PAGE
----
Russell on envy

Bertrand Russell's The Conquest of Happiness is probably not a very deep book, but here and there in the book Russell does give some good advice. The following is what he says about envy:

Envy, in fact, is a form of vice, partly moral, partly intellectual, which consists in seeing things never in themselves but only in their relations. I am earning, let us say, a salary sufficient for my needs. I should be content, but I hear that some one else whom I believe to be in no way my superior is earning a salary twice as great as mine. Instantly, if I am of an envious disposition, the satisfactions to be derived from what I have grow dim, and I begin to be eaten up with a sense of injustice. For all this the proper cure is mental discipline, the habit of not thinking profitless thoughts. After all, what is more enviable than happiness? And if I can cure myself of envy I can acquire happiness and become enviable.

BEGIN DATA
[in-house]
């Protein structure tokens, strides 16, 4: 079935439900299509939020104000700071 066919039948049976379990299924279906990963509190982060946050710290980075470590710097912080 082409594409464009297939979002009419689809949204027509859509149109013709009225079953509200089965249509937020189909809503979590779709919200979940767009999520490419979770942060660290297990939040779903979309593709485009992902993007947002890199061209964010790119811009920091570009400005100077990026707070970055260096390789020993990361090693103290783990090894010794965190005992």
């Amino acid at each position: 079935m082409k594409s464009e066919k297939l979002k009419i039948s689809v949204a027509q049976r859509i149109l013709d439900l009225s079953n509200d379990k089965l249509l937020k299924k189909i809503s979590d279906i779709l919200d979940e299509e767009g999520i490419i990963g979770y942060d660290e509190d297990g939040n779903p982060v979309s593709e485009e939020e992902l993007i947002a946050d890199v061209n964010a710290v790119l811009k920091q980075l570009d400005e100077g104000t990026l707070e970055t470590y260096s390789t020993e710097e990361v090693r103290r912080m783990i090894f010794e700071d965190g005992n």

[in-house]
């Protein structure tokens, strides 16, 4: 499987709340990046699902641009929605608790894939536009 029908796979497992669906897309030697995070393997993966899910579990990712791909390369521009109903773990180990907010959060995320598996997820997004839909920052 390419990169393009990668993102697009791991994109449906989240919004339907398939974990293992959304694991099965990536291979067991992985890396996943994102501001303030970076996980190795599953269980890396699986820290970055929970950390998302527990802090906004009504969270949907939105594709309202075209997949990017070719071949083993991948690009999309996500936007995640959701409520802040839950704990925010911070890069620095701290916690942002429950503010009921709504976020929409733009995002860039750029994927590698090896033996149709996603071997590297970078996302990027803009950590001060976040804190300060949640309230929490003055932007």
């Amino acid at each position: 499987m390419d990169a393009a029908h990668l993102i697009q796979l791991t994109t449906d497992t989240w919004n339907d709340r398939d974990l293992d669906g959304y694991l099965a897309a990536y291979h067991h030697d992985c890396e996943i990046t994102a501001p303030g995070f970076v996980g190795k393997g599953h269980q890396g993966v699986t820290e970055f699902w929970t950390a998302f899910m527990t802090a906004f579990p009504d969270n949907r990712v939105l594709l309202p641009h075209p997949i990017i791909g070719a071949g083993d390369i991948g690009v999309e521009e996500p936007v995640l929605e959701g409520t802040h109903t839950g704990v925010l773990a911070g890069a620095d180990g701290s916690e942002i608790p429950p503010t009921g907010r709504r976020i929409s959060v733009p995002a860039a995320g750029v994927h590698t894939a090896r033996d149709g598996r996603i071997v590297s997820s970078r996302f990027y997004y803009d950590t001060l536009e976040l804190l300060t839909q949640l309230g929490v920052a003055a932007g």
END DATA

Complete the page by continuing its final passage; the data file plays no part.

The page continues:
I would emphasize the word 'habit'. Once you acquire the habit, you don't have to struggle with envious thoughts.

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